By Michael E. Miller
By Allie Conti
By Keegan Hamilton and Francisco Alvarado
By Jake Rossen
By Allie Conti
By Kyle Swenson
By Chris Joseph
By Michael E. Miller
Some ACT UP meetings ended in shouting matches, often between the two men. Fewer than two months after the group formed, DeBruin left an ACT UP meeting in a huff and resigned. "I just couldn't take being part of it anymore," DeBruin sighs. "AIDS activism in Fort Lauderdale is consumed by egos."
Scott, a former member of the San Francisco, New York, and Washington, D.C., ACT UP chapters, decided to straddle leadership of the two organizations, though he never officially assumed an ACT UP title. "ACT UP and PWAC are two separate groups," he says. "Right now, we're in between leaders, and someone had to take over."
Scott had spent the previous year turning around PWAC. The coalition had suffered from years of leadership turnover and had long operated in the red. Less than a year into Scott's tenure, membership tripled and its yearly operating budget grew to $20,000. Although the Tallahassee march was DeBruin's brainchild, Scott finalized the details.
Scott persuaded Steven Steiner, president of the board of the AIDS agency Community Healthcare CenterOne, to donate $1200 for a bus, assuring Steiner that he'd fill the 58-seater. With PWAC funds, Scott rented an SUV for a week to drive to Tally for meetings with lawmakers and to develop other HIV-awareness activities. The PWAC kitty paid for ACT UP T-shirts and six $45-per-night hotel rooms. Scott handed out about $25 to each of the six PWAC and ACT UP protesters for food expenses. Money was also spent on materials to make signs as well as to buy coffee, Dunkin' Donuts, and a cooler full of Danilo bottled water for the protest.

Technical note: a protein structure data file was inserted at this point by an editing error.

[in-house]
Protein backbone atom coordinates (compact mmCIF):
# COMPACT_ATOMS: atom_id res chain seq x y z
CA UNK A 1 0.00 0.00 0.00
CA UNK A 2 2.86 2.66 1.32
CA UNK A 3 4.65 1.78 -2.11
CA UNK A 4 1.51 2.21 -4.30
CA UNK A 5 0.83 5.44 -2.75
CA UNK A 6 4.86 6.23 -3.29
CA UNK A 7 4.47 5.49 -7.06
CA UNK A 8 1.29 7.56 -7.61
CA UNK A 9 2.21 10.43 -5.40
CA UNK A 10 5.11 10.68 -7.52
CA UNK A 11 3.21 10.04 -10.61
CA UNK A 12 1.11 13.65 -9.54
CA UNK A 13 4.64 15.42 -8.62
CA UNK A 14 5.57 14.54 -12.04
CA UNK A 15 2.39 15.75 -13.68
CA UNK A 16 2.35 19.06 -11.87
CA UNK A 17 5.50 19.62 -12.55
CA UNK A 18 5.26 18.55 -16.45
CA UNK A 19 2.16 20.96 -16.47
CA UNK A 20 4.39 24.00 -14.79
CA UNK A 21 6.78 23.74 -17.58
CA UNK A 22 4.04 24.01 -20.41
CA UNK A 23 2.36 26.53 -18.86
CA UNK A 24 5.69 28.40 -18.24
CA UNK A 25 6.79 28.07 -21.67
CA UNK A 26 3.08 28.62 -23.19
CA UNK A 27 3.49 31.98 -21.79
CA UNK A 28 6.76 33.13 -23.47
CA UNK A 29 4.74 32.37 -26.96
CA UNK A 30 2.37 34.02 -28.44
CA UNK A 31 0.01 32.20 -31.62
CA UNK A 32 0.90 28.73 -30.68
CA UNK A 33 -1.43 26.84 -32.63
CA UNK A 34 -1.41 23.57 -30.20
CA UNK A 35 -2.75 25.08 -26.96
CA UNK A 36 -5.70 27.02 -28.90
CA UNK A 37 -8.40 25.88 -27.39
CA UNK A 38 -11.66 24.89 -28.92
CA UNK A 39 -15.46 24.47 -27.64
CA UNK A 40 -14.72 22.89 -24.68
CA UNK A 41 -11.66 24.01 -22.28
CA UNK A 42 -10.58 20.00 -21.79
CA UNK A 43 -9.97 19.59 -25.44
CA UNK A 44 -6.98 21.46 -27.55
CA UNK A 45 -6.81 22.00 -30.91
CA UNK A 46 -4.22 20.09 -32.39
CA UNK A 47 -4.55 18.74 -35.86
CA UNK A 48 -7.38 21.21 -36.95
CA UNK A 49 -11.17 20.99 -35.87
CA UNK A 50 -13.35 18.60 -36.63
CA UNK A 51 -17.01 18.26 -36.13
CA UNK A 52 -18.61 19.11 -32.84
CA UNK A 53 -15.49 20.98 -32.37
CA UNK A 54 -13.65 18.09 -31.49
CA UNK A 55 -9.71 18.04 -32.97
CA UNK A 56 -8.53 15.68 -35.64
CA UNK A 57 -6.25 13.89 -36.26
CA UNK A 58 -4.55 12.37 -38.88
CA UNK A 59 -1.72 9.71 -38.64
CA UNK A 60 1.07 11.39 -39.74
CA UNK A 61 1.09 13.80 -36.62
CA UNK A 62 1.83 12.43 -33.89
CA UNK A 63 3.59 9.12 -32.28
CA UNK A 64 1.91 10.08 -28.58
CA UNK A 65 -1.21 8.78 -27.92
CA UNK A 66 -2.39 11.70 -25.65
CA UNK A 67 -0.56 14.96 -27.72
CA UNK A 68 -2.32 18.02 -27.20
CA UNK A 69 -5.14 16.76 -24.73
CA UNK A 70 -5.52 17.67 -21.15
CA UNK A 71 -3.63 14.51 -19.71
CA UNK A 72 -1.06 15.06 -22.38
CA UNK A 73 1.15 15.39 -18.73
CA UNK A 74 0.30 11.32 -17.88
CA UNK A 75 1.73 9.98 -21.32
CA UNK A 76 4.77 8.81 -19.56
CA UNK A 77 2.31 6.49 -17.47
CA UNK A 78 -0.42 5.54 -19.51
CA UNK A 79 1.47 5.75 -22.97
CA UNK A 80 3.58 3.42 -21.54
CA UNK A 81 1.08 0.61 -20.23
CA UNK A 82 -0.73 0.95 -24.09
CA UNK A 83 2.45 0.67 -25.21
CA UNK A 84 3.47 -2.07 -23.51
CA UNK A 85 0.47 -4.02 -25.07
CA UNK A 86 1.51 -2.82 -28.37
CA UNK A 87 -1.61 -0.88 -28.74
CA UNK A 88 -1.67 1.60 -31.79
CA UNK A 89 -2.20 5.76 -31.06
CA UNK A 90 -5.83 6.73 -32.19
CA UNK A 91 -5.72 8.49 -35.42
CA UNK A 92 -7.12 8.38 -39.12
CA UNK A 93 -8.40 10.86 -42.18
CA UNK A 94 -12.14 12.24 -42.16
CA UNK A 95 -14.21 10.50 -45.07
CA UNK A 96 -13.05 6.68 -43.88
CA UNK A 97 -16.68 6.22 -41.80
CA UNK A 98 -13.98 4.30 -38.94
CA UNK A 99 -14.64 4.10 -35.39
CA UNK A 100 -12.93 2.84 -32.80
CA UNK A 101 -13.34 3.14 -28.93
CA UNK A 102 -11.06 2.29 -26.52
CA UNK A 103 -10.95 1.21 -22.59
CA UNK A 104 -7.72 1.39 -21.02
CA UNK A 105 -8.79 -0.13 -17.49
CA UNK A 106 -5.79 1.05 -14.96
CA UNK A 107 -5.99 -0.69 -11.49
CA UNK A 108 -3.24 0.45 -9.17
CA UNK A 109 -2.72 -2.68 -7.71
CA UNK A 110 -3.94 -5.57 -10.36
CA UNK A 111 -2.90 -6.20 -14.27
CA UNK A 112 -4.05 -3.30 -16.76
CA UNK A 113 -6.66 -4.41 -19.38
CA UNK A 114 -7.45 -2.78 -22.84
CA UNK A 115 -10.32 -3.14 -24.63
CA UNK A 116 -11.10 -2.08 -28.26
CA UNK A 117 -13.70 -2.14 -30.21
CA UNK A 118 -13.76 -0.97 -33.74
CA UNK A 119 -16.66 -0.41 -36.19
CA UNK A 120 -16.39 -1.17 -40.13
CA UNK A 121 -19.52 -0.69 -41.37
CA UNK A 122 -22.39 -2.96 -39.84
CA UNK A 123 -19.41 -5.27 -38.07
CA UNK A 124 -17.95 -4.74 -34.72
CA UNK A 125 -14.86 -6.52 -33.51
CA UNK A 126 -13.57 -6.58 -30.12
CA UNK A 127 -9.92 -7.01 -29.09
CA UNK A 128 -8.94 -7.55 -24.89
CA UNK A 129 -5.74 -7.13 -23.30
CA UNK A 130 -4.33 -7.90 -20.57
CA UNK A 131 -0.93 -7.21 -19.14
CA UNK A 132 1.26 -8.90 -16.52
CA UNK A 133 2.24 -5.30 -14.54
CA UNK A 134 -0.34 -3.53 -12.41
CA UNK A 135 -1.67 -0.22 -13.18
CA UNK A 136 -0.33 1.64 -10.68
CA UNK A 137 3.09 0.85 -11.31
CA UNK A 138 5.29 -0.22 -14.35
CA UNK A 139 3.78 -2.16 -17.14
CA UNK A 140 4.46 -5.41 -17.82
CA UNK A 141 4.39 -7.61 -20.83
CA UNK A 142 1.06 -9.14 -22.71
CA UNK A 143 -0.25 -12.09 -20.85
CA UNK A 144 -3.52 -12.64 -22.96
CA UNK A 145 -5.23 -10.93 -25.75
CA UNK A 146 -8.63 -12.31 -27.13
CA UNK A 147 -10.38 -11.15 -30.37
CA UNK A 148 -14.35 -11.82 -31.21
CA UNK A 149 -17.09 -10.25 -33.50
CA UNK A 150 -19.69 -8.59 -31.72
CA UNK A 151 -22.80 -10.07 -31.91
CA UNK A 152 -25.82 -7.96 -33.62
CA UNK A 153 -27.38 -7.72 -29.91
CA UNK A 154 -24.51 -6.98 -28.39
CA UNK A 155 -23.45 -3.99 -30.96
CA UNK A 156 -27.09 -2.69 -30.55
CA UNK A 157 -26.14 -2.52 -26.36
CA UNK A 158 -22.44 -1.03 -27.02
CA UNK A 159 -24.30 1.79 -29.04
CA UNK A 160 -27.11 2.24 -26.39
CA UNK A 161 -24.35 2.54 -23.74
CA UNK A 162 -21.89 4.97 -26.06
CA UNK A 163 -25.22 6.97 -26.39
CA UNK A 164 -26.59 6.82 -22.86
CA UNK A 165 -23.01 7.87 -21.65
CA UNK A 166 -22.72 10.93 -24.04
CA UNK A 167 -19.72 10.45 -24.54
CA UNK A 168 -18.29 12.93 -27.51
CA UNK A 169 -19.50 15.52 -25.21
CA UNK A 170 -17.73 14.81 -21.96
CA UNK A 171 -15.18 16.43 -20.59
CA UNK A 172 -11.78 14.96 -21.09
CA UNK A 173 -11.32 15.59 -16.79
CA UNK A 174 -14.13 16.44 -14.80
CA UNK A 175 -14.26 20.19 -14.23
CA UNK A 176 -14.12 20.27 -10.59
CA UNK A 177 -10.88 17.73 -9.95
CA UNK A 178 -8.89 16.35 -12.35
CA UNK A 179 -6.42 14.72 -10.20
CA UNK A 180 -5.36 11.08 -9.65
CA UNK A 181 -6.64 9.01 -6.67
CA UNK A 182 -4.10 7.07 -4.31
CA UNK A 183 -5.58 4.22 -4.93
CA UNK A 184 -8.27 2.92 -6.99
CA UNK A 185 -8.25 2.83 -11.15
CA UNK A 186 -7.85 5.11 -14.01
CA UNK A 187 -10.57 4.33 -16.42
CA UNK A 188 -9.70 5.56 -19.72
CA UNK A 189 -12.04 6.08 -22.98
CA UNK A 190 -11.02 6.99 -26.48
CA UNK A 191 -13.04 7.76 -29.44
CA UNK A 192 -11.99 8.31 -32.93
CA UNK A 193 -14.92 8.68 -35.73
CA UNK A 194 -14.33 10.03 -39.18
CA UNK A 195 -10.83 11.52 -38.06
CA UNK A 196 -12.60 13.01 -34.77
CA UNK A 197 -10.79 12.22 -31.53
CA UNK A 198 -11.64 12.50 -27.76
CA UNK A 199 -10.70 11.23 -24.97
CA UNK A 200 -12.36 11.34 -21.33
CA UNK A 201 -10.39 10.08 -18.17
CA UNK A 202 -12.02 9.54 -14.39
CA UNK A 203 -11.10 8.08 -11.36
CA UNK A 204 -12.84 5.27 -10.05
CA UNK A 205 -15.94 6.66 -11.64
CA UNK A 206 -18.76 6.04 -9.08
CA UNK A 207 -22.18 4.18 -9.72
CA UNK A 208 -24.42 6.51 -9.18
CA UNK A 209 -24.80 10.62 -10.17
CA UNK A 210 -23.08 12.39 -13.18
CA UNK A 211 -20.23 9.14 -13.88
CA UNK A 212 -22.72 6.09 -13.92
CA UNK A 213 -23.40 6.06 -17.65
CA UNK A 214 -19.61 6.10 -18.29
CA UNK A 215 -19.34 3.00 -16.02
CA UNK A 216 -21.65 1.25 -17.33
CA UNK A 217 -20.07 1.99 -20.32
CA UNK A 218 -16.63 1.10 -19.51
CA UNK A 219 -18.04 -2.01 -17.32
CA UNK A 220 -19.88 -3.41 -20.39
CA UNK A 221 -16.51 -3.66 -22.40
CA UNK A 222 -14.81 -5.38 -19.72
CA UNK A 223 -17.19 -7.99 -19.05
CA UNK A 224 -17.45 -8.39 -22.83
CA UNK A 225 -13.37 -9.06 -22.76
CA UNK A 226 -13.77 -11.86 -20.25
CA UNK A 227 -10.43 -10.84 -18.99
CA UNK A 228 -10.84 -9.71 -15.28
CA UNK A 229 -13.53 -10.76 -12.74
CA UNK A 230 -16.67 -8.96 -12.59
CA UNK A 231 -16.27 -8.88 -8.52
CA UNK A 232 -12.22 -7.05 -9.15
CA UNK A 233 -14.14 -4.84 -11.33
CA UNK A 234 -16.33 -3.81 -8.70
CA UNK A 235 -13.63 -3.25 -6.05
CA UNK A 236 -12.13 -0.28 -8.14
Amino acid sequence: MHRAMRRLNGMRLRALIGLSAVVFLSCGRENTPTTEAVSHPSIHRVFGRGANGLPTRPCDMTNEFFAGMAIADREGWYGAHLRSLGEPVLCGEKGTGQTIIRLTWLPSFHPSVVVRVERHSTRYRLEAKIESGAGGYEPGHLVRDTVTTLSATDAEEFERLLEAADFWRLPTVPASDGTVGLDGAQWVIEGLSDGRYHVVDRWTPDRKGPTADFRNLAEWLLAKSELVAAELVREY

But five people rode the bus. Scott was the only protester wearing an ACT UP T-shirt.
Although the protest crowd was small, Scott assumed that the participation of Florida AIDS Action, the only statewide nonprofit HIV/AIDS agency, would command attention. But he was discouraged by FAA's gentle approach and looked at the ground most of the time while FAA presented Sen. Ron Silver, D-North Miami, and Rep. Frederica Wilson, D-Miami, with awards for sponsoring HIV-related legislation.
"ACT UP is more in-your-face and direct," he says. "We're loud, and we don't back down. Florida AIDS Action is polite and nice. I agreed that we would let them have their way with this one, that we would not disrupt anything."
The protest was even further muted when Scott scrambled to instruct his demonstrators to remove the "Bushwhack" signs they'd propped on the capitol steps. He thought that Gov. Bush had proposed restoring some of the cuts. According to the governor's spokesperson, Elizabeth Hirst, Bush never made any such proposal.
After the protest was over, like a coach who's lost a few too many games, Scott shrugged and said he'd done all he could to make this trip a success. He'd tried to post fliers in gay bars around Broward, but owners wouldn't let him. "AIDS is bad for business," the ACT UP leader says. All PWAC board members knew about the trip, but none of them came. He called nearly everyone he knows in the AIDS community. ACT UP members say he "pleaded" with them to go. Scott even gave the day's only powerful speech, telling of his 11-year struggle with the disease and a greater battle to correct the public's assumption that the virus is now manageable.
Later, quiet for the first time in days, Scott just sat on the capitol lawn, his head in his hands. The men he'd brought with him did the same.